You’ve heard the phrase “There’s no such thing as a free lunch,” not even at the Salvation Army. Life is a series of trade-offs. Truly, nothing is entirely free. That said, there are a select few things that, in a fair world, would be widely available without a price tag.
Between the medical bills, casket, flowers, and ceremony, you can’t even die without forking over fifteen thousand bucks or more. So much for “let me die in peace.” How about “Let me die for free?”
What do you think? Does the average funeral director really care about sending our loved ones off in style, or is the death industrial complex just as profit-driven as any other sector?
Especially for those who develop Type-1 diabetes through no fault of their own, having to pay for insulin just doesn’t seem fair. It’s just one of the countless examples of why “healthcare” rhymes with “unfair.”
That might be a coincidence, but still. With a vial of insulin costing nearly $100 (or more) in the United States, diabetics really get shafted. If it were up to me, their glucose-regulating hormone would be free.
3. Preparing and Paying Taxes
Let’s get this straight. We’re already handing over 30% of our hard-earned income for Lord knows what purpose. Then, we have to pay an accountant or spend our precious time ensuring that we’re handing over our hard-earned dollars in a bureaucratically acceptable manner?
And if we don’t spend the money on an accountant or prepare our taxes the right way, we might risk going to jail?
4. Hospital Parking
When your loved one is laid up with an injury or illness serious enough to warrant a trip to the hospital, you’d hope that the tens of thousands of dollars in medical bills would come with free parking.
Nope, that’ll be $15. Pay up or park across the street. The local hospital’s parking lot isn’t a Monopoly board, so look elsewhere for your free parking.
This isn’t some endorsement of socialism or nationalized medicine. Even if you’re an ardent believer in free markets, you have to admit your taxes aren’t doing much for you. At the very least, it seems reasonable that the duties you fork over year after year should pay for a couple of trips to urgent care or at least your annual physical.
This is the sort of ROI Americans have been missing for decades.
6. Compressed Air at the Gas Station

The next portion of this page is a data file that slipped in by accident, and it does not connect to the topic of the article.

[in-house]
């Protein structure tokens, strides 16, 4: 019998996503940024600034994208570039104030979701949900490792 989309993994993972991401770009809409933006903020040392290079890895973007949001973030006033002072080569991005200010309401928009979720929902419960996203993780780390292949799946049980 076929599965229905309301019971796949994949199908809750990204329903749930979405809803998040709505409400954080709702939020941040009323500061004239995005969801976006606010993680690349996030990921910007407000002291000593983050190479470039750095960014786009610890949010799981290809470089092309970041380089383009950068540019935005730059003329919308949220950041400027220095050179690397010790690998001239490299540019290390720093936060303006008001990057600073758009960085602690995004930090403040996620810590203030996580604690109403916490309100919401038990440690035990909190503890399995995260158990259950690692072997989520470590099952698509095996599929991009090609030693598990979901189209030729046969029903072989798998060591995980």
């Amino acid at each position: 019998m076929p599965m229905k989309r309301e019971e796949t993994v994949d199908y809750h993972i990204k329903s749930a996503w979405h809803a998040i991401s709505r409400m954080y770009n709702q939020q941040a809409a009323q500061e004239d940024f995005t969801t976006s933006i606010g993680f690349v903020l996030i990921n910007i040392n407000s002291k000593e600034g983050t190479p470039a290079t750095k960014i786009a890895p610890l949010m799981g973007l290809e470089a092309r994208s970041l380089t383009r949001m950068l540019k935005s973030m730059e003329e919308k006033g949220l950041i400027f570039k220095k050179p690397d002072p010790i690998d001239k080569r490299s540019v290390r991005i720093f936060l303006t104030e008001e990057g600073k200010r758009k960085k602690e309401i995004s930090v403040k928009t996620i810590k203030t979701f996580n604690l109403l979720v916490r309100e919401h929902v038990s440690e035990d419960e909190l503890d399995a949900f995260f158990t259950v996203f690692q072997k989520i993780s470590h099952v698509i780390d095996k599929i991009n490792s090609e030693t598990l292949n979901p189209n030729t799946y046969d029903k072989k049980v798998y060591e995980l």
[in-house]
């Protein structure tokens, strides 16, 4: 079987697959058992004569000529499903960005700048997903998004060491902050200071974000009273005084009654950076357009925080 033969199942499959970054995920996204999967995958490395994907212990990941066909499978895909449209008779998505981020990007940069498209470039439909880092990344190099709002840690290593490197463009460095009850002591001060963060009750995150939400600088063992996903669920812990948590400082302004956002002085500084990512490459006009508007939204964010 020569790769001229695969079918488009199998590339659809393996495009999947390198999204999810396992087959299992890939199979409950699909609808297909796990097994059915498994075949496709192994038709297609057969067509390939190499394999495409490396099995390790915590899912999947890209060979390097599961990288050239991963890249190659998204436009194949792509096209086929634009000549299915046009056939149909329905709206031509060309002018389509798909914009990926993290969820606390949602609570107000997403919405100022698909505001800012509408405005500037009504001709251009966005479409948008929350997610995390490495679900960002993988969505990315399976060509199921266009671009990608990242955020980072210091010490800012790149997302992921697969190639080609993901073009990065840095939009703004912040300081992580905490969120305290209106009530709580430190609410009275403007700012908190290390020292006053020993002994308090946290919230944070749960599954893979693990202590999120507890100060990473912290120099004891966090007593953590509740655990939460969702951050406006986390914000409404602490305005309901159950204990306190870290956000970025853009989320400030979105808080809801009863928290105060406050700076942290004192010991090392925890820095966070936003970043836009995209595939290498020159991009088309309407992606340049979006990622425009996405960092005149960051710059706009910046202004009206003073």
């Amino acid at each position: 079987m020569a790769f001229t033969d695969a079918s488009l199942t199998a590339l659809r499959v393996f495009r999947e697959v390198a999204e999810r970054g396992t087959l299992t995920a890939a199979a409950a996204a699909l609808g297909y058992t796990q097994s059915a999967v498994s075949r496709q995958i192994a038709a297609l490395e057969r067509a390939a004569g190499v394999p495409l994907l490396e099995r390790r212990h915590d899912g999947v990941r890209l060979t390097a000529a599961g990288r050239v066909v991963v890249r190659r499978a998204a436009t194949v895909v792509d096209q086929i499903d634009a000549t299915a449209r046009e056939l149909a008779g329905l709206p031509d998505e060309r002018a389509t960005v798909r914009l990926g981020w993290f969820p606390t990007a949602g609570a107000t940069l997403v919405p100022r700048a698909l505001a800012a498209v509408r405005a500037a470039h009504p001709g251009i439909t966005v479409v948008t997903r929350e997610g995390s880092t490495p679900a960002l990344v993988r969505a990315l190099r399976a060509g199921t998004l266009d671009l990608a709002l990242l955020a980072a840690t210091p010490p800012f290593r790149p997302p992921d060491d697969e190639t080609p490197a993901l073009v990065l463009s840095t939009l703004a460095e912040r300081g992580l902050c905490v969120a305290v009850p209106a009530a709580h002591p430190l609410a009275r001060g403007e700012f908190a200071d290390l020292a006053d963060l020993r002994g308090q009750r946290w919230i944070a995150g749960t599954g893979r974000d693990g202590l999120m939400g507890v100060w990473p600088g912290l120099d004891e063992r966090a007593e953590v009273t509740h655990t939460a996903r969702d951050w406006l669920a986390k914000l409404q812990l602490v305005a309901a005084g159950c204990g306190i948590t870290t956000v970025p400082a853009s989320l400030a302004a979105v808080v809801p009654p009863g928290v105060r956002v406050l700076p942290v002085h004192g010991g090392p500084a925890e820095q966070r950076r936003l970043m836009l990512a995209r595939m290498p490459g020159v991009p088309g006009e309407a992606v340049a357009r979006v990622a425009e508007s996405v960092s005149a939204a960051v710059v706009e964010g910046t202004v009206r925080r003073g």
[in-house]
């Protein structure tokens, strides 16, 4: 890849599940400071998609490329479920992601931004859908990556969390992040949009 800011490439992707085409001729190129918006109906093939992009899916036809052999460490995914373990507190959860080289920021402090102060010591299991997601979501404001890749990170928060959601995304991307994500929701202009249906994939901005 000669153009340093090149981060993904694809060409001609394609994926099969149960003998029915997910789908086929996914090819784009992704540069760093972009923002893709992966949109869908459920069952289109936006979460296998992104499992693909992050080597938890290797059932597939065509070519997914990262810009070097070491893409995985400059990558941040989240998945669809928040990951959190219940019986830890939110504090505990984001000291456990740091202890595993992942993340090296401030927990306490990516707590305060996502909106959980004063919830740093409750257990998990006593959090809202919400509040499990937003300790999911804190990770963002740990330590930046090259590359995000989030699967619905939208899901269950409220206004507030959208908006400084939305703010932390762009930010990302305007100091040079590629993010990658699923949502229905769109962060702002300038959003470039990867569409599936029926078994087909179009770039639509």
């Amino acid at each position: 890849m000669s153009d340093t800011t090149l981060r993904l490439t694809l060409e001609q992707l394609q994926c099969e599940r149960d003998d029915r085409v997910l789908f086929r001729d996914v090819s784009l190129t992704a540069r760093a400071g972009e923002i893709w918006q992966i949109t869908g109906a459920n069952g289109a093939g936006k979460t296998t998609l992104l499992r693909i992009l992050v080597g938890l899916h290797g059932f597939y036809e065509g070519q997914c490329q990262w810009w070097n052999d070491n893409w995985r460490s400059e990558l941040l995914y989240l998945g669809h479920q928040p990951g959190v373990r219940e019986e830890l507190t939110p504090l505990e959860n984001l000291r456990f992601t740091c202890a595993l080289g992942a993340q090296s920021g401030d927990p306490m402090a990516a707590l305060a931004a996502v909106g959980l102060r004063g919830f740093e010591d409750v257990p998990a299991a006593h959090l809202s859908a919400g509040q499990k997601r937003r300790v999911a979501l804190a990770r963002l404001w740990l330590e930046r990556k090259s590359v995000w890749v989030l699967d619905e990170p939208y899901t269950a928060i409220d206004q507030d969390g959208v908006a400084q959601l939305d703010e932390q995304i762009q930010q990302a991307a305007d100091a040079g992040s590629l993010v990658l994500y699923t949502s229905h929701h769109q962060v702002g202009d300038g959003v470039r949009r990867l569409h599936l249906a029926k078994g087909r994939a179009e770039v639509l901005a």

Gas station owners with a conscience throw customers a bone, offering compressed air at no cost. They want to sell gas, not see five-car pileups caused by tire blowouts.
Other station owners, who see emergency resources as a means of making an extra quarter, make customers pay to air up their tires. That’s downright un-American and the peacetime equivalent of war profiteering. It’s air profiteering, and it has to stop.
7. Ambulance Rides
How many victims of serious injuries have turned the EMT away, knowing that the cost of an ambulance ride is roughly enough to purchase an ambulance of one’s own? Too many.
8. Taxpayer-Funded Sports Stadiums
The rare few billionaires who are able to add a professional sports franchise (especially in the NFL, NBA, NHL, or MLB) to their portfolio land one of the most rapidly appreciating assets known to man. Why, then, do taxpayers continually fund multi-billion-dollar stadiums for owners who see much of the benefit through the team’s valuation?
While municipalities own many of the stadiums, and teams pay rent to play in those stadiums, many of the purported economic benefits of taxpayer-funded, modern-day Coliseums fail to outpace the direct cost to the taxpayer.
Water ain’t free even in Flint, Michigan, and Jackson, Mississippi. That’s right, red-blooded Americans must pay for brown-colored “water.” If America’s H2O were a musician, it would be Muddy Waters.
With all of the United States’ economic might (rapidly fading as it appears to be), the fact that Americans pay for chemical-riddled tap water seems as inexplicable as the tax code.
10. College Transcripts
The harder you look, the more you’ll see how rampant double-charging is in our society. You paid tuition and earned the grades, but you have to pay another fee to get a copy of those grades?
If American institutions know anything, it’s how to keep the “fee” in “freedom.”